The National Business Aviation Association (NBAA), the International Business Aviation Council (IBAC) and the General Aviation Manufacturers Association (GAMA) have joined with the global aviation community in welcoming the adoption of a long term goal for international aviation of net-zero carbon emissions by 2050, by governments gathered for the 41st International Civil Aviation Organisation (ICAO) Assembly in Montreal, Canada.
“The business aviation community has always prioritised measures to enhance the safety and sustainability of flight,” says NBAA president and CEO Ed Bolen. “We welcome this significant step taken by ICAO toward further decarbonisation, and we will continue to work with our industry partners toward achieving this ambitious goal.”
The decision sends an important signal of the resolve of the international aviation community to decarbonise.
IBAC director general Kurt Edwards says: “This is a significant achievement to have a collective goal across the global civil aviation industry and clear recognition by states of the important role they will play in working to achieve the long-term goal. The resolution encompasses the four guiding principles that our sector shared prior to the Assembly, and we are eager to start the real work to achieve this ambitious goal, including collaborating with governments and stakeholders to decarbonise the industry.”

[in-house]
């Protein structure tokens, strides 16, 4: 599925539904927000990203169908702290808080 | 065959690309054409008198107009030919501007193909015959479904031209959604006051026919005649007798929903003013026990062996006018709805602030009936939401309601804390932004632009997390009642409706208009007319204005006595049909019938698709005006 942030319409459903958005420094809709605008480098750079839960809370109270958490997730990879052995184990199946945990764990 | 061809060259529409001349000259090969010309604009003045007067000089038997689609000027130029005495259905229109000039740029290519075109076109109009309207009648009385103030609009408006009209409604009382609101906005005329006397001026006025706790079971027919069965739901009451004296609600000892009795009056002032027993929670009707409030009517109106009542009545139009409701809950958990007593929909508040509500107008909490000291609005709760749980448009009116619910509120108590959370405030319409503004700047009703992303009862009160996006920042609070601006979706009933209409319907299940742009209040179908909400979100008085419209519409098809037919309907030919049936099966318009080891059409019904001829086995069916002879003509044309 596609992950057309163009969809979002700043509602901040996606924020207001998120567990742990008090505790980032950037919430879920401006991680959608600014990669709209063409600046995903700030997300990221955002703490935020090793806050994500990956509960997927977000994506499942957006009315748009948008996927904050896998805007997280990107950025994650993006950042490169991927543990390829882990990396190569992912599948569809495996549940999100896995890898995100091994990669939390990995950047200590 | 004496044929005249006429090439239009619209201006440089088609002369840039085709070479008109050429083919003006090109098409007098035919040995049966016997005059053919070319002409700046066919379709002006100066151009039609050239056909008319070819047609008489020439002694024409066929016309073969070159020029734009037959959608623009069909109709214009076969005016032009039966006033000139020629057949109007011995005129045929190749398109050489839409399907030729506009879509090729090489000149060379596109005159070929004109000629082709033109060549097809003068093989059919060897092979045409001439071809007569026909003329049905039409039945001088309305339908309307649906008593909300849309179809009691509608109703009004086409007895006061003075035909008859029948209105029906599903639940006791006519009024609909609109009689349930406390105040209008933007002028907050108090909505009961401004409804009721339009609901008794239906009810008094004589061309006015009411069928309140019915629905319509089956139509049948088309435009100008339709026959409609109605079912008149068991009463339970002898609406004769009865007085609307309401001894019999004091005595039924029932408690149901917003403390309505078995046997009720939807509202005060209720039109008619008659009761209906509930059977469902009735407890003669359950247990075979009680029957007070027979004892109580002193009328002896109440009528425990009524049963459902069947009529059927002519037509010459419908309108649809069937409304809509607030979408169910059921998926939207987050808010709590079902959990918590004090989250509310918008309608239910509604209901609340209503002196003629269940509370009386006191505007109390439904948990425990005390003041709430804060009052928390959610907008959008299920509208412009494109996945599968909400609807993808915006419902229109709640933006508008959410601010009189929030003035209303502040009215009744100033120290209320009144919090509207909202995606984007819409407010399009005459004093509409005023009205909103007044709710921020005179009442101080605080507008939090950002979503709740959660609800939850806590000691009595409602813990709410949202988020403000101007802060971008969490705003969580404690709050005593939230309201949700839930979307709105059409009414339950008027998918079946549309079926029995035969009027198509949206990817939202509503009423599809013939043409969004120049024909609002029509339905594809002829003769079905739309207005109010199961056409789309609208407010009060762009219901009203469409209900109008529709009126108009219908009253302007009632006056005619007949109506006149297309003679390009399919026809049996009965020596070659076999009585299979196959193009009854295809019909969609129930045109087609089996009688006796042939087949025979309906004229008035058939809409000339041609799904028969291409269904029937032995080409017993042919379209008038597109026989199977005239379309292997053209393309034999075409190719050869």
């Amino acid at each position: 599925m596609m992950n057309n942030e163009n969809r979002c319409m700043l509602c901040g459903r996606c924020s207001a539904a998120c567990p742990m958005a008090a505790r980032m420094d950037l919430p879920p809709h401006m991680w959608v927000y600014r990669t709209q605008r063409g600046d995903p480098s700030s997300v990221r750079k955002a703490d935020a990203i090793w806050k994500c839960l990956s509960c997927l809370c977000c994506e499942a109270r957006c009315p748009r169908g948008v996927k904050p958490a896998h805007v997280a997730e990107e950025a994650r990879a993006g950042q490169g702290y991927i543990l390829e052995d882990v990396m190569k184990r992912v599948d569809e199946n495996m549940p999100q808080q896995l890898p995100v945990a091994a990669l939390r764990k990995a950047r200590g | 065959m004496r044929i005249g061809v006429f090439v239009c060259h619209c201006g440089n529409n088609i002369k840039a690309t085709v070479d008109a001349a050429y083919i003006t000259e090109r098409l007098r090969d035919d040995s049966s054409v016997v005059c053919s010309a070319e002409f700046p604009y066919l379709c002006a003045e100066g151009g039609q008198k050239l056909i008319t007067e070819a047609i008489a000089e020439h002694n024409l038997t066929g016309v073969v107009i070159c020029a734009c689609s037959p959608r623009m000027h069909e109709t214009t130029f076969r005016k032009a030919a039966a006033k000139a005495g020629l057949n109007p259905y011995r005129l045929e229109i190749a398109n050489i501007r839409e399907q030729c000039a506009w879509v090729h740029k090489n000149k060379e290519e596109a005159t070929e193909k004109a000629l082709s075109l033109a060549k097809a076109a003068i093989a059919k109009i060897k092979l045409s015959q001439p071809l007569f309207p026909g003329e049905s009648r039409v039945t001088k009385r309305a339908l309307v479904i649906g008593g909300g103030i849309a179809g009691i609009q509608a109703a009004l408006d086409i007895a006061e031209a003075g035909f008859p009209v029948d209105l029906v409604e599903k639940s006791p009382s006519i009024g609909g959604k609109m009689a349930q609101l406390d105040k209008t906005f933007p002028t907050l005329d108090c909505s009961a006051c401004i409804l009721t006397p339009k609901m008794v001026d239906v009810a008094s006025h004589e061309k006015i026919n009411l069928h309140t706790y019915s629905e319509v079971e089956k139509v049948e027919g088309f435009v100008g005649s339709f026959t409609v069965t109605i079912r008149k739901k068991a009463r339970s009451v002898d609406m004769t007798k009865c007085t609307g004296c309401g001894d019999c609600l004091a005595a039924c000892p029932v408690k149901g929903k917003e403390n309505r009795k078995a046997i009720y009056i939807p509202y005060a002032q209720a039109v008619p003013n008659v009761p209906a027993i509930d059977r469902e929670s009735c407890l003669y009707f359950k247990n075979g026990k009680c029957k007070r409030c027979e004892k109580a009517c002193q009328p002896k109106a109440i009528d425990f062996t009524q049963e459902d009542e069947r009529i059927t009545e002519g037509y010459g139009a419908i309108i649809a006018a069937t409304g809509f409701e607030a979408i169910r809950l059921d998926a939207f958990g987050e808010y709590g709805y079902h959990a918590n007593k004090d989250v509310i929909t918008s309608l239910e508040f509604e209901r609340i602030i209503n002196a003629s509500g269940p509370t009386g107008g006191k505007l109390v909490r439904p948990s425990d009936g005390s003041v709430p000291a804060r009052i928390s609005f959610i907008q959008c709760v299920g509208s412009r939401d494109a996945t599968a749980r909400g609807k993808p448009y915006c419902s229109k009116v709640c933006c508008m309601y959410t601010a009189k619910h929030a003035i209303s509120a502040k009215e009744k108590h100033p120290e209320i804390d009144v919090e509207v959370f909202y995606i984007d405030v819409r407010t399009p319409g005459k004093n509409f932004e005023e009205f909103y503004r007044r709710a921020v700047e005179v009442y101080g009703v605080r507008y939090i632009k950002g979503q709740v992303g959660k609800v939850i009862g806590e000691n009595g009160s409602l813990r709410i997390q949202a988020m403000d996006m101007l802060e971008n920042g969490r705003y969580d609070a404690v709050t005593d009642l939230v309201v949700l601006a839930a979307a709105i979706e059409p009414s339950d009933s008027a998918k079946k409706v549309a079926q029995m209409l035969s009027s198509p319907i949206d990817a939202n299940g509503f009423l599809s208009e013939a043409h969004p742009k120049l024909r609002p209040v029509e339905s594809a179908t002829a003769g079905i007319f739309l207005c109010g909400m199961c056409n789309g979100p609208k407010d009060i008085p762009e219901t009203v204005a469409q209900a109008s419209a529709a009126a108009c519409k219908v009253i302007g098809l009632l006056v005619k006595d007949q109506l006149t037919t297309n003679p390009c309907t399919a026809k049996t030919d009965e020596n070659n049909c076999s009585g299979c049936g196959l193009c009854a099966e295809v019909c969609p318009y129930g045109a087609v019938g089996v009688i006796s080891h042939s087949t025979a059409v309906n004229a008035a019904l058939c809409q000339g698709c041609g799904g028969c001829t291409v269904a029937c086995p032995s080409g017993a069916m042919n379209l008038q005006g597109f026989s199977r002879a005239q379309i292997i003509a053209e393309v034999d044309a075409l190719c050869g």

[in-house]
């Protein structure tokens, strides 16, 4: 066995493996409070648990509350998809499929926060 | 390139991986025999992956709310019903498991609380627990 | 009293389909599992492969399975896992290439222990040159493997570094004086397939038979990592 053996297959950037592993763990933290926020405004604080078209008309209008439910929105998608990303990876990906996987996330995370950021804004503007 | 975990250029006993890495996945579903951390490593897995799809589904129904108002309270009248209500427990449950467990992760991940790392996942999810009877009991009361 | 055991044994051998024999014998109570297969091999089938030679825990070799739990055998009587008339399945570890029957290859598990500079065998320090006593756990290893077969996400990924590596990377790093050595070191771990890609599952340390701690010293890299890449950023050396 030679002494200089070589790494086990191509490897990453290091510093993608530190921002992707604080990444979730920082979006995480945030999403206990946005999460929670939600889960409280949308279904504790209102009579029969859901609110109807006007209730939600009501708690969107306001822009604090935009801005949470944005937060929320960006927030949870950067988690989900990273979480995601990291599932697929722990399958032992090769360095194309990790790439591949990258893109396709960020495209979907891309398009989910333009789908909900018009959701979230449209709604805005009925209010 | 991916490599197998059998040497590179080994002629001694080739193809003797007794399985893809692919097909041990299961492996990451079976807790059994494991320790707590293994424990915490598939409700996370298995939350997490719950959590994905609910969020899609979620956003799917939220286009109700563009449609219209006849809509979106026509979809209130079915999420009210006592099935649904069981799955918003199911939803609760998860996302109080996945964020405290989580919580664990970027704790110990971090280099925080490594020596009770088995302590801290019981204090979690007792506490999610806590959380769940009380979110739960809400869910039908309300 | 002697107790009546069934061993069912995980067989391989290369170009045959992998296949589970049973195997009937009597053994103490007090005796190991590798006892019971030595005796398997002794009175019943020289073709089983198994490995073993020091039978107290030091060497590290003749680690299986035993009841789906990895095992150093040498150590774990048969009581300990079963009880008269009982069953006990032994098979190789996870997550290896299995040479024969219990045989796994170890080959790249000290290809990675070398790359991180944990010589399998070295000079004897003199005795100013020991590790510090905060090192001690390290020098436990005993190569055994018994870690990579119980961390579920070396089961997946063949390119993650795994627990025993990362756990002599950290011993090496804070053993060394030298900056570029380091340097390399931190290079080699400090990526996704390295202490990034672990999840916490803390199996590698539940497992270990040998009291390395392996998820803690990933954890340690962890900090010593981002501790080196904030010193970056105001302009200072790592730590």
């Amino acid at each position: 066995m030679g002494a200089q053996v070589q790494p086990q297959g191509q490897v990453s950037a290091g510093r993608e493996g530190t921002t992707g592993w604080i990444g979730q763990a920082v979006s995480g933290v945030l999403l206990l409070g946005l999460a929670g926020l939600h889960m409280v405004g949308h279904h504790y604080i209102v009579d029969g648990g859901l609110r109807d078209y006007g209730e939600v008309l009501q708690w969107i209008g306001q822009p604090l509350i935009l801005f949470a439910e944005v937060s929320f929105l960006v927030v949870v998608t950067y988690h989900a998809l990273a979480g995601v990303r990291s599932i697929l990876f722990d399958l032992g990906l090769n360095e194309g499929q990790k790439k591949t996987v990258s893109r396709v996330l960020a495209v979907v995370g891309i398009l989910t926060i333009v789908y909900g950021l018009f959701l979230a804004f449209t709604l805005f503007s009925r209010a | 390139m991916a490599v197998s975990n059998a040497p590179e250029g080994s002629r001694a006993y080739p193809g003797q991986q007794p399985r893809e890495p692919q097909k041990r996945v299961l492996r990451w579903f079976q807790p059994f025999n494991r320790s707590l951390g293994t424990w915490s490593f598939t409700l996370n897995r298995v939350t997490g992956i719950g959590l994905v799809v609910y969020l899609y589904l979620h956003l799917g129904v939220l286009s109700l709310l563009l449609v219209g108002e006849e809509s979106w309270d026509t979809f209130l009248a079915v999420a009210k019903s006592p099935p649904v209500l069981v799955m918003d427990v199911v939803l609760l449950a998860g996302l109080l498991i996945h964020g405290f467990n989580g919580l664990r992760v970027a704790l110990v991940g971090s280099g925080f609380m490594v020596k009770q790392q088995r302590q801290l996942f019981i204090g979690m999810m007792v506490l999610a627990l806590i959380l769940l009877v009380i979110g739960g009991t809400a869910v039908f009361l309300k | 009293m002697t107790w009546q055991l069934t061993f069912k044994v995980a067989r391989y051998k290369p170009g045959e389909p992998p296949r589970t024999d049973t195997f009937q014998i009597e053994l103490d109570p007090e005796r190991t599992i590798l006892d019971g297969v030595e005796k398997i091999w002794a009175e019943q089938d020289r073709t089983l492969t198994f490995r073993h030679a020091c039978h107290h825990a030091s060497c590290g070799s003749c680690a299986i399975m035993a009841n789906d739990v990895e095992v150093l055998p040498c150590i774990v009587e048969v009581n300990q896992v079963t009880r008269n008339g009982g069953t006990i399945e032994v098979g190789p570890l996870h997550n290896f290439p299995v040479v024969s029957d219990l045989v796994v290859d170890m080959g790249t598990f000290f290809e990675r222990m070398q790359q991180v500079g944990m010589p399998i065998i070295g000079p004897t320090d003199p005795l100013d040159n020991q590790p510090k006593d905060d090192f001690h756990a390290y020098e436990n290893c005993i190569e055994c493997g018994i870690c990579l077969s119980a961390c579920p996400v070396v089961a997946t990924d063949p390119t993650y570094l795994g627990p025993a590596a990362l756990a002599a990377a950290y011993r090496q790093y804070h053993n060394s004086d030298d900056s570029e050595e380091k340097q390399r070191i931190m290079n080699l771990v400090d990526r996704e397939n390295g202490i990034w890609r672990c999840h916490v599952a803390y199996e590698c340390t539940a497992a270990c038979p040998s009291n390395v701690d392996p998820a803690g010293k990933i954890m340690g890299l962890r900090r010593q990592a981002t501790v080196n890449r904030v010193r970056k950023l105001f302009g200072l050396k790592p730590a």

“We commend the ICAO Assembly for its prioritisation of carbon emission-reduction goals and standards. Achieving net-zero carbon emissions by 2050 is an ambitious goal that the aviation industry can reach through strong partnerships with governments and regulators to help accelerate the production, distribution and use of SAF as well as investments in research, development and deployment projects to advance technology and facilitate operational improvements. General and business aviation manufacturers are committed to working with ICAO to reach our net-zero goal as outlined in the Business Aviation Commitment on Climate Change and to support the future of our industry and its societal and economic benefits,” adds GAMA president and CEO Pete Bunce.
The global business aviation community has long been mindful of the need to mitigate its impacts on the environment. The sector is known for its innovative, cutting-edge technologies that allow aircraft to fly more efficiently and cleanly. In 2009, the industry issued the Business Aviation Commitment on Climate Change (BACCC) outlining its climate-action efforts through a combination of measures: technology, sustainable aviation fuel (SAF), operational improvements and modernised infrastructure, and market-based measures (MBMs), such as offsetting. Committing to net-zero carbon emissions by 2050 means that the use of each of these becomes more important. Analyses indicate, however, that meeting this new goal will require an aggressive shift in aircraft innovation and an immense increase in SAF production and availability.